I’m obsessed with luck. Always have been.
I have a lucky number. Twenty. I own it so completely that if I ever hear you counting and you don’t say, “eighteen…nineteen…twenty-one…twenty-two…” you can be sure a cease and desist order is on the way.
I once owned a lucky pair of shorts that I wore under baseball uniforms and hockey gear, and I never washed a single win out them. They were the exact kind of shorts my mom spent half my childhood warning me not to be caught in at the doctor’s office or the morgue. But I wore them anyway, until the holes outnumbered the fabric. Ah, who am I kidding? I still own them. I might even still wear them. Just not to my annual physical. In leap years.
I’ve prescribed to daily routines, pre-game rituals, prayer, astrology, and fortune tellers. I’ve enacted witchcraft, gypsy spells, hexes, voodoo curses, and outright sorcery to try and get my way. I’m the sucker you see at the mall tossing quarters in the water fountain even while the janitor sucks up the treasure with a Wet-Vac. I’m THAT guy.
But none of the charms ever did a thing to sway my luck in either direction, because luck doesn’t work that way. In fact, luck doesn’t work at all–because luck doesn’t exist.
There. I said it.
It hurt a little, but it’s true. Luck is a ghost. In its material form it’s just our own perceptions at the precise moment after something surprises the shit out of us. Like, if you hit the game-winning grand slam: “Yay! I’m a certified Leprechaun!!” Or if you “win” the honor of working this Saturday: “Damn, man, I’m like the modern-day Prometheus.”
Take my “good fortune” for example–a brand of agonizing torture my childhood friends nicknamed “Morelli Luck.” If you want to truly understand “Morelli Luck” go to your nearest bank teller and have a million, crisp hundred dollar bills laid in your hand. Then, have said bank teller immediately dip the same hand in a pool of molten lava. Feel that? Good.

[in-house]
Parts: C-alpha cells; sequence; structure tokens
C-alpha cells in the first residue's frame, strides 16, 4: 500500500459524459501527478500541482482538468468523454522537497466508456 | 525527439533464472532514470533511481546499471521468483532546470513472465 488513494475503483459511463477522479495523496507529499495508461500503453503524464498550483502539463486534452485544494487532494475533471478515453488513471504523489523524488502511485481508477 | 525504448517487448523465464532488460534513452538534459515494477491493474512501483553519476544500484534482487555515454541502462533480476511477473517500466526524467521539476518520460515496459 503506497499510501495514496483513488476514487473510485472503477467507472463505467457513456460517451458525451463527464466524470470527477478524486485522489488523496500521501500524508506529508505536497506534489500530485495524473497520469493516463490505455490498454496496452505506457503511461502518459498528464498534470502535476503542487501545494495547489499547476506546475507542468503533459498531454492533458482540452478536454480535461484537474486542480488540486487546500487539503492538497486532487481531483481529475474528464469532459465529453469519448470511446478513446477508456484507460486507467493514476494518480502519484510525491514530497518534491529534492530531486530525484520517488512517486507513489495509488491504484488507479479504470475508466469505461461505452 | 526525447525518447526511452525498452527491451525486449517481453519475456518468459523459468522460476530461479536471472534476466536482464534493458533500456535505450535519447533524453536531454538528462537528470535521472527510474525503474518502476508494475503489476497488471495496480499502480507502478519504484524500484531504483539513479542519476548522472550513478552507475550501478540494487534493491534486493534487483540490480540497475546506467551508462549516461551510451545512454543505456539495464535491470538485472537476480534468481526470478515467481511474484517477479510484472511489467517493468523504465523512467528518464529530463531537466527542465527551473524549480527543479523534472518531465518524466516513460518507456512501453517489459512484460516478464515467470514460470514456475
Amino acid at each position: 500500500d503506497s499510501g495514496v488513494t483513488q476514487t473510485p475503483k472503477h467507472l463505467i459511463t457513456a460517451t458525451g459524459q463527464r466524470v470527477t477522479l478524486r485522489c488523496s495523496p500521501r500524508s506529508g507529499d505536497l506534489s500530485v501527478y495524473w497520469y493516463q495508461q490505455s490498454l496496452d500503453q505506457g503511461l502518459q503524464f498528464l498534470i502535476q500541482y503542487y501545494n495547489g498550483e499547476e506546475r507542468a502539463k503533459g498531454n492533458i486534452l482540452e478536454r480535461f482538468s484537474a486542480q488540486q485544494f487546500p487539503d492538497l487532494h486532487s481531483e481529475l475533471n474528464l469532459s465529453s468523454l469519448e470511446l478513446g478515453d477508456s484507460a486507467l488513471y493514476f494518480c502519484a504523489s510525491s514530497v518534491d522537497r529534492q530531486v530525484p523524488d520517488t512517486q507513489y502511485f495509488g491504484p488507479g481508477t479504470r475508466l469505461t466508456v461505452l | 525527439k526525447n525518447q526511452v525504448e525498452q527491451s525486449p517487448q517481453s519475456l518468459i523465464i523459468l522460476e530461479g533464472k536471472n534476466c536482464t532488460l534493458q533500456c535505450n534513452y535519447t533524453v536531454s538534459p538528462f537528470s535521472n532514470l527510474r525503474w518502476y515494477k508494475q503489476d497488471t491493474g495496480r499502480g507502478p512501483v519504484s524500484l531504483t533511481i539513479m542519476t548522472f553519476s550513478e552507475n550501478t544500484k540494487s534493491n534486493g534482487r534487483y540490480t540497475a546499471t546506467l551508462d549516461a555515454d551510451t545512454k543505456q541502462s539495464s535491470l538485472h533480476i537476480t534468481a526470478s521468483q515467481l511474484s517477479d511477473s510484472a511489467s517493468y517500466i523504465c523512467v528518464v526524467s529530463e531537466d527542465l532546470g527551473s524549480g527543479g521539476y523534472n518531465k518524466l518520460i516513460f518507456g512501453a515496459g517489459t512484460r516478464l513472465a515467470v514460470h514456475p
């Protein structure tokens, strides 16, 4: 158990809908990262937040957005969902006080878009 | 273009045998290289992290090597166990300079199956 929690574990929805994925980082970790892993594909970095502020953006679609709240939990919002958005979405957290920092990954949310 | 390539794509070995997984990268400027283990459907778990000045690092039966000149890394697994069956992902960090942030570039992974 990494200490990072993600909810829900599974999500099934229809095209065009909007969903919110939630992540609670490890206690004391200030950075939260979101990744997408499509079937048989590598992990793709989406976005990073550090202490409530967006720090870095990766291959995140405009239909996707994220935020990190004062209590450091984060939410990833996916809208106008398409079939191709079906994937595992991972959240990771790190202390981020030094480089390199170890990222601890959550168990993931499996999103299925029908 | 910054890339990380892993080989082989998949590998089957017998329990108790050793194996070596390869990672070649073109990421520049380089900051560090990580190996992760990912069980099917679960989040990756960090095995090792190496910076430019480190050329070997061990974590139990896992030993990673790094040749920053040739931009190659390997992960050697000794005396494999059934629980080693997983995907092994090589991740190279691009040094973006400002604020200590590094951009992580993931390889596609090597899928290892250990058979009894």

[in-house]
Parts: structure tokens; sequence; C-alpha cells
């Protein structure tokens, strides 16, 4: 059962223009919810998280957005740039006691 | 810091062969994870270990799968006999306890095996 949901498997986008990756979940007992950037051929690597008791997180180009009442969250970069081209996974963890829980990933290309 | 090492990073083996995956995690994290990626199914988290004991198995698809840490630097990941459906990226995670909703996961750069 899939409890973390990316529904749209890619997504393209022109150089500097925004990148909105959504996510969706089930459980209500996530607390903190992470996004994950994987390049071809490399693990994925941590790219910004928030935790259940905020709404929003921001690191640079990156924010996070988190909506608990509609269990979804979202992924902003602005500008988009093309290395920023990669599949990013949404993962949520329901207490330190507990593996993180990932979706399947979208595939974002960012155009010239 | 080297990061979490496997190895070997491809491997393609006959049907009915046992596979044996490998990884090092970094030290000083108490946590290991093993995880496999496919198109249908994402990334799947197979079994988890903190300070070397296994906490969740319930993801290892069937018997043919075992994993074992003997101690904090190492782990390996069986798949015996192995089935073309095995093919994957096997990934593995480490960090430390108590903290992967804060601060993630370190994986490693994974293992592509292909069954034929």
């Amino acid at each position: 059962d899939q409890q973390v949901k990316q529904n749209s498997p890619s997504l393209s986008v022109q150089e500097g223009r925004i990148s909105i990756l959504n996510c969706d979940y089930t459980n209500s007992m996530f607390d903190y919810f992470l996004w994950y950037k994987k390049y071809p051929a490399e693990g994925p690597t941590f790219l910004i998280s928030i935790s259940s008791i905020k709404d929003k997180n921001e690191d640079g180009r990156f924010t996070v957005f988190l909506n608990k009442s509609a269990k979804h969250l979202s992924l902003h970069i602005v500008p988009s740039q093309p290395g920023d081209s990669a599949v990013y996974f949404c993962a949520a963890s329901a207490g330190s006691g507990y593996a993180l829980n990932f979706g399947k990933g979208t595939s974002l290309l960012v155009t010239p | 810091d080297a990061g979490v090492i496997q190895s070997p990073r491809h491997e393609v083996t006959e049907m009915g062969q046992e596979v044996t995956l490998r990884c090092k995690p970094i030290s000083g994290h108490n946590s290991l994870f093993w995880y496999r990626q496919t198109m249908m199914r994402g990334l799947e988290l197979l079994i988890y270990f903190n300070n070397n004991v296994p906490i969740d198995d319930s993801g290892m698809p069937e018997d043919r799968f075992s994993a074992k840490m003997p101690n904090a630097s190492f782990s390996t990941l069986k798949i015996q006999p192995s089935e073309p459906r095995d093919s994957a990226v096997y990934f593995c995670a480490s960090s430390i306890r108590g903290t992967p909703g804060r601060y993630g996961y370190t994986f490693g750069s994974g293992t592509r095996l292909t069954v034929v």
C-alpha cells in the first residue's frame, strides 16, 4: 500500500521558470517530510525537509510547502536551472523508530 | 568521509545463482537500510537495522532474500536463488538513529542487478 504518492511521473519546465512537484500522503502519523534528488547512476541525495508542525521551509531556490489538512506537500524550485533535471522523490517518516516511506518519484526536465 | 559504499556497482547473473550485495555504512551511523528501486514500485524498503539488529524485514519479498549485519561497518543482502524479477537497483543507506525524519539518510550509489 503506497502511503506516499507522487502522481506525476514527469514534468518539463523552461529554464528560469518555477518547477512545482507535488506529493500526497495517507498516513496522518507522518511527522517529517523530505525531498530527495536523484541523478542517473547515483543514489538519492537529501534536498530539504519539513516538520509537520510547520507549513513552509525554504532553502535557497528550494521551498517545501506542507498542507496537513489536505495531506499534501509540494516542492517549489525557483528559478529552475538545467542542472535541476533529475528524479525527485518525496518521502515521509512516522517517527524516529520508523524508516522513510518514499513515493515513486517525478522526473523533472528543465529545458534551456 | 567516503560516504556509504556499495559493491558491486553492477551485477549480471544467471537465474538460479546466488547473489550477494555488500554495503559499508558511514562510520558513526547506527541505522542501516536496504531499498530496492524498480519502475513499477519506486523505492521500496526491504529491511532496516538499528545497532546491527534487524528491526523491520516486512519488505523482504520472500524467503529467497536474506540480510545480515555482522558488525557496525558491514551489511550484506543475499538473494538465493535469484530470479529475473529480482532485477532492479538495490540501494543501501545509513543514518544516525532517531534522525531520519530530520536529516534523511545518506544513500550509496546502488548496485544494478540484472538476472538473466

The first time I put a name to this kind of luck I was at a Little League banquet–one of those beef and beer jobs where everyone gets trophies and ugly, satin jackets with their names spelled wrong on the back. That and they raffle off a bunch of crap nobody needs or wants. Except, at this particular banquet, there was one coveted object on the prize table: an autographed Ozzie Smith baseball. My hero.
I sat through two hours of my dad (who happened to be the emcee that night) rattle off ticket numbers that didn’t match any on the wrinkled strip of red cardstock I’d burned into my retinas. And I watched countless teammates rise to the stage to retrieve their badminton sets or frozen steaks or movie passes. By the time my dad held up the Ozzie Smith ball and talked about how “the Wizard’s” autograph would one day be worth millions, maybe even zillions, I’d already given up hope and tossed the wrinkled ticket in my rice pilaf.
Then he read off the winning numbers. “Seven!” I took a sip of water and stared into space. Unimpressed. “Four!” That sounded vaguely familiar, but I wasn’t ready to bite. “Four!” Wait a minute. I fished the ticket out of my rice and wiped it with a cloth napkin. “FIVE!”
Holy shit. I looked at my ticket in disbelief. The numbers 7-4-4-5 were printed across the top in bold, black numbers. I wobbled to my feet and held the ticket in the air. “That’s me!” I shouted, because that’s what you do when you’re a freaking idiot. A hundred knives and forks scratched across plates at the same time.Then silence. My eyes panned up to the stage and met my father’s.
Where I expected to see a smile, there was an open mouth and the distinct impression–a pallor maybe–that Dad might puke all over the microphone. And in that moment, I knew there was only one person in the entire banquet that couldn’t–simply couldn’t–win that baseball. And he happened to be holding the winning ticket up in the air and screaming “IT’S MEEEE! IT’S MEEEE!!” like a mental patient.
That’s when the booing started. It was long and it was deep and it was loud. The shrieks and the screams and the wild accusations shot across the beer hall like bullets. Bullets that I ducked and dodged on my way up to the stage and all the way out to the parking lot. With my Ozzie Smith autographed baseball in hand, of course.
What can I say? They gave me a proper Bronx cheer, for the eleven-year-old kid they thought had rigged the Little League raffle. Only I hadn’t, and neither had my father.
We were just lucky, I guess.